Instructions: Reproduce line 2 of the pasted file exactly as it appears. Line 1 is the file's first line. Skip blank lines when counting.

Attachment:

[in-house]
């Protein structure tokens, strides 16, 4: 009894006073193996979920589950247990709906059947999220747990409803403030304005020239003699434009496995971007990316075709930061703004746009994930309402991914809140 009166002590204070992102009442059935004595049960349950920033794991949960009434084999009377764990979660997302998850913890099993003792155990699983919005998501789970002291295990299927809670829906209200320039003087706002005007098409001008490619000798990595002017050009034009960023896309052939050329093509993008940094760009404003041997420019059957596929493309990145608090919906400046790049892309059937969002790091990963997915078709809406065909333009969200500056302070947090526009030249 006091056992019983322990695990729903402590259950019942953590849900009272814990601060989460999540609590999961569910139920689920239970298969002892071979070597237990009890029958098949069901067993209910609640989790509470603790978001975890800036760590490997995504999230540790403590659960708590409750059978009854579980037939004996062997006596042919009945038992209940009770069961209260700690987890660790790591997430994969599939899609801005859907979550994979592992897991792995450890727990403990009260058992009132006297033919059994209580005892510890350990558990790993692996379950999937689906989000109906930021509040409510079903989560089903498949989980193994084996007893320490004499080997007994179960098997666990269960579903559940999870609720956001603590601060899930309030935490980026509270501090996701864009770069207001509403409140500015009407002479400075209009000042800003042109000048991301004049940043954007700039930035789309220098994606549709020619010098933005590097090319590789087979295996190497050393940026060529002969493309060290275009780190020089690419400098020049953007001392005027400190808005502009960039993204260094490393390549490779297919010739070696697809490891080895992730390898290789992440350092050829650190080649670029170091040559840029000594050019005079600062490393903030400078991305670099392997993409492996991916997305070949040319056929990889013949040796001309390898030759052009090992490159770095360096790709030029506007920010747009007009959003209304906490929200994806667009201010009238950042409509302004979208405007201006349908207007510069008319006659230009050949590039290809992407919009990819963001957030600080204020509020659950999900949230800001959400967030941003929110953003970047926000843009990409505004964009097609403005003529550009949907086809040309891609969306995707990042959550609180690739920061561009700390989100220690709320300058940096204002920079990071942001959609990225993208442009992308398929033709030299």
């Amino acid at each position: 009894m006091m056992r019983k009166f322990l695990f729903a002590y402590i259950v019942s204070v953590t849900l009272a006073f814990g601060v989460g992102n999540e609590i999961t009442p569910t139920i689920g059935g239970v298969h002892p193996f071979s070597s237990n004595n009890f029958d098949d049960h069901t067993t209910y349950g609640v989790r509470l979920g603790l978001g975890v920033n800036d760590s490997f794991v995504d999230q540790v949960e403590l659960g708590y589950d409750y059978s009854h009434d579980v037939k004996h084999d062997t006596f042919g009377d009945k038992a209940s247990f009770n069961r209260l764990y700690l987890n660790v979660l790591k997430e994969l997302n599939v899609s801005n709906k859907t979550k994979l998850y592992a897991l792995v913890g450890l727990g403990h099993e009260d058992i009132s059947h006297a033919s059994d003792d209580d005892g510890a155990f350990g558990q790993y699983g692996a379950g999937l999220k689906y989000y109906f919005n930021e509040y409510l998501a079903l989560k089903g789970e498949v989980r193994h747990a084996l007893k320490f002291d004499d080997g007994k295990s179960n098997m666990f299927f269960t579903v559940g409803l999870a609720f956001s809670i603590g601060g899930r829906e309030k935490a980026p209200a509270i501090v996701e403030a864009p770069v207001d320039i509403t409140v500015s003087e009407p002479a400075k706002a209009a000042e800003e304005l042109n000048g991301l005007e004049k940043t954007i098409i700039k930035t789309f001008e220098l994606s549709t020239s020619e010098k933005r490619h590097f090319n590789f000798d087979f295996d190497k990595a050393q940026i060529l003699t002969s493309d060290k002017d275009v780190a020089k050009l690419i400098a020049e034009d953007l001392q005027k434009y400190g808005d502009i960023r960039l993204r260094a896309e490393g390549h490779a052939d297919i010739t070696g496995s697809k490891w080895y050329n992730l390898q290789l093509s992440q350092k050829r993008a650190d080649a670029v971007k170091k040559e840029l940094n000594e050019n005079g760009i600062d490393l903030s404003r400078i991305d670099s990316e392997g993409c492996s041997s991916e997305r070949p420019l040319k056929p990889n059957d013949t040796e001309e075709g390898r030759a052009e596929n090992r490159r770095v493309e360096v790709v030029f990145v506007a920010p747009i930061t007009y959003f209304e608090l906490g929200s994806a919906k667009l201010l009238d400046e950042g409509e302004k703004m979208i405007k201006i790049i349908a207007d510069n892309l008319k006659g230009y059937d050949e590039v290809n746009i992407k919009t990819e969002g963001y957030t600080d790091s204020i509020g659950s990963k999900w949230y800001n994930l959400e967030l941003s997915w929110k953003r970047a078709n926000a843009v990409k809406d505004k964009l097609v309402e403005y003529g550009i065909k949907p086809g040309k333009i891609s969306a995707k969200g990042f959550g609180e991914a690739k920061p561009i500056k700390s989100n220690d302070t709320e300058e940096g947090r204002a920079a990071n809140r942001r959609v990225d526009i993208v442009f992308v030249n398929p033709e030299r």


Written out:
């Protein structure tokens, strides 16, 4: 009894006073193996979920589950247990709906059947999220747990409803403030304005020239003699434009496995971007990316075709930061703004746009994930309402991914809140 009166002590204070992102009442059935004595049960349950920033794991949960009434084999009377764990979660997302998850913890099993003792155990699983919005998501789970002291295990299927809670829906209200320039003087706002005007098409001008490619000798990595002017050009034009960023896309052939050329093509993008940094760009404003041997420019059957596929493309990145608090919906400046790049892309059937969002790091990963997915078709809406065909333009969200500056302070947090526009030249 006091056992019983322990695990729903402590259950019942953590849900009272814990601060989460999540609590999961569910139920689920239970298969002892071979070597237990009890029958098949069901067993209910609640989790509470603790978001975890800036760590490997995504999230540790403590659960708590409750059978009854579980037939004996062997006596042919009945038992209940009770069961209260700690987890660790790591997430994969599939899609801005859907979550994979592992897991792995450890727990403990009260058992009132006297033919059994209580005892510890350990558990790993692996379950999937689906989000109906930021509040409510079903989560089903498949989980193994084996007893320490004499080997007994179960098997666990269960579903559940999870609720956001603590601060899930309030935490980026509270501090996701864009770069207001509403409140500015009407002479400075209009000042800003042109000048991301004049940043954007700039930035789309220098994606549709020619010098933005590097090319590789087979295996190497050393940026060529002969493309060290275009780190020089690419400098020049953007001392005027400190808005502009960039993204260094490393390549490779297919010739070696697809490891080895992730390898290789992440350092050829650190080649670029170091040559840029000594050019005079600062490393903030400078991305670099392997993409492996991916997305070949040319056929990889013949040796001309390898030759052009090992490159770095360096790709030029506007920010747009007009959003209304906490929200994806667009201010009238950042409509302004979208405007201006349908207007510069008319006659230009050949590039290809992407919009990819963001957030600080204020509020659950999900949230800001959400967030941003929110953003970047926000843009990409505004964009097609403005003529550009949907086809040309891609969306995707990042959550609180690739920061561009700390989100220690709320300058940096204002920079990071942001959609990225993208442009992308398929033709030299």